Review Summary: The band has returned with a tasteful, epic and melodic gothic rock album that cements their place near the top of the genre.
When Liv Kristine left Theatre of Tragedy
it seemed that both her and the band she had abandoned were destined to fail. On the band’s side, they were on a sustained downward slide as they continued to forsake their doom foundation in favor of a new electro industrial approach and Liv’s second solo album was a complete pop rock disaster. Fortunately, both her and her ex-band have since rebounded from their missteps – Theatre of Tragedy returning to doomier pastures, and Liv Kristine with Leaves’ Eyes. Liv’s new band worked because it marked a return to the atmospheric metal that had made her famous in the first place. Backed by the entire Atrocity
line-up she was able to create a band that moved beyond anything she had done before. A band that utilized symphonic and folk elements but that was also much more musicianship-oriented.
Granted, the band’s first album really didn’t bring anything new to the genre but since then steps have been taken to give them the slightest bit of an identity. The main way this has been accomplished is through their increasingly epic songs (despite average song lengths), and a continued push into a more melodic setting – both of which have been perfected on Njord
. Unlike a lot of bands, Leaves’ Eyes have managed to integrate the symphonic elements into the songs in a way that compliments the rest of the instruments instead of simply overwhelming them. These symphonic elements have also become progressively fuller, which is where a large part of the epic feel comes from. In order to better augment the improvements on the symphonic side, the riffs have also become more melodic with a large portion of the guitar parts flowing from one melody to the next. These melodies (both guitar-based and symphonic) take a subtle influence from romanticized Norwegian folk lending them the final element that completes the epic feel of the songs. Thankfully, the band is able to use the folk elements in a restrained and tasteful way that doesn’t end up turning the music into cheese-filled, craptastic exercises in fruitiness.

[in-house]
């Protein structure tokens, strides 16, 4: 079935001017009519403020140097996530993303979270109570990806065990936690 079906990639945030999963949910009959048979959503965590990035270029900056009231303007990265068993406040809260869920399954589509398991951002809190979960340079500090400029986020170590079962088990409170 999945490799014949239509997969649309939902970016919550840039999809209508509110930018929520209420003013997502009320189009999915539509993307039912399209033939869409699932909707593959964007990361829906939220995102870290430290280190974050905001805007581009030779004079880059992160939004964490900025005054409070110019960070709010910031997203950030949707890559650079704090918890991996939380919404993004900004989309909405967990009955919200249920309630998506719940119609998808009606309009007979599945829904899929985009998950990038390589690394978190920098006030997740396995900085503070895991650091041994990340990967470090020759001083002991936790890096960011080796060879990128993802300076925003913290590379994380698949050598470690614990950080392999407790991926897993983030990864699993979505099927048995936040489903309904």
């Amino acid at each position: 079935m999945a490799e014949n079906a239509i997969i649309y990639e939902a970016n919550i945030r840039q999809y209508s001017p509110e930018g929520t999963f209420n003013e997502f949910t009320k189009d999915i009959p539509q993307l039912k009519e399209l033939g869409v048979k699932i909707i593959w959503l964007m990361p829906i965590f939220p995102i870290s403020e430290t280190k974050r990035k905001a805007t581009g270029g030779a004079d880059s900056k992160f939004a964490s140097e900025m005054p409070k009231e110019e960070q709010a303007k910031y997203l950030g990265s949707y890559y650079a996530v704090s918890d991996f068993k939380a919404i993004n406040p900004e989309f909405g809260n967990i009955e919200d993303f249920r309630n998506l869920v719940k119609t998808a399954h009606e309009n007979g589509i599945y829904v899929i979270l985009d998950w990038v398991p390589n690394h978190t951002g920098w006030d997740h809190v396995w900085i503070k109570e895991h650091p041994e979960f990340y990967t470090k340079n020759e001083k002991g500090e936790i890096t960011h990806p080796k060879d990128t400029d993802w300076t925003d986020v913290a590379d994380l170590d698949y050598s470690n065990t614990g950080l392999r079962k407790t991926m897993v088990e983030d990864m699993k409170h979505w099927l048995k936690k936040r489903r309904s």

The most effective aspect of all these different musical influences is that they have been tweaked to completely compliment Liv’s vocals. As anyone that has heard her sophomore solo album can attest to, while Liv’s vocals are very capably done they do require a full and competent backing band to fully carry them. This is because her soprano vocals are delivered in a very delicate manner, which could be considered beautiful but definitely not powerful. This delivery turns out to be a double-edged sword because they unquestionably contribute to the atmosphere of the songs, but they’re not very effective when it comes to creating memorable choruses. As is often the case with these types of bands, Liv’s vocals are occasionally contrasted with a death growl at key moments in certain songs. The growls on this album aren’t nearly as deep or guttural as might be expected, instead they’re delivered in a higher mid-range rasp that lacks power, but gets the job done.
Despite the fact that Leaves’ Eyes are basically doing the same thing as bands such as Epica
and Within Temptation
, they’re doing it in a way that is much more competent and much more tasteful. The band’s riffs are more than variations of the same basic power chords and are stylishly enhanced by plenty of melodic leads. They also know how to use orchestral elements without overwhelming every other aspect of the songs. This combined with subtle folk elements and Liv Kristine’s delicate vocal delivery has lead to one of the better gothic rock albums to be released in awhile. Njord
is an album that cements the band’s place near the top of the genre and proves that this type of music can be capably and tastefully done if the musicians are willing to take the time… and actually have the ability.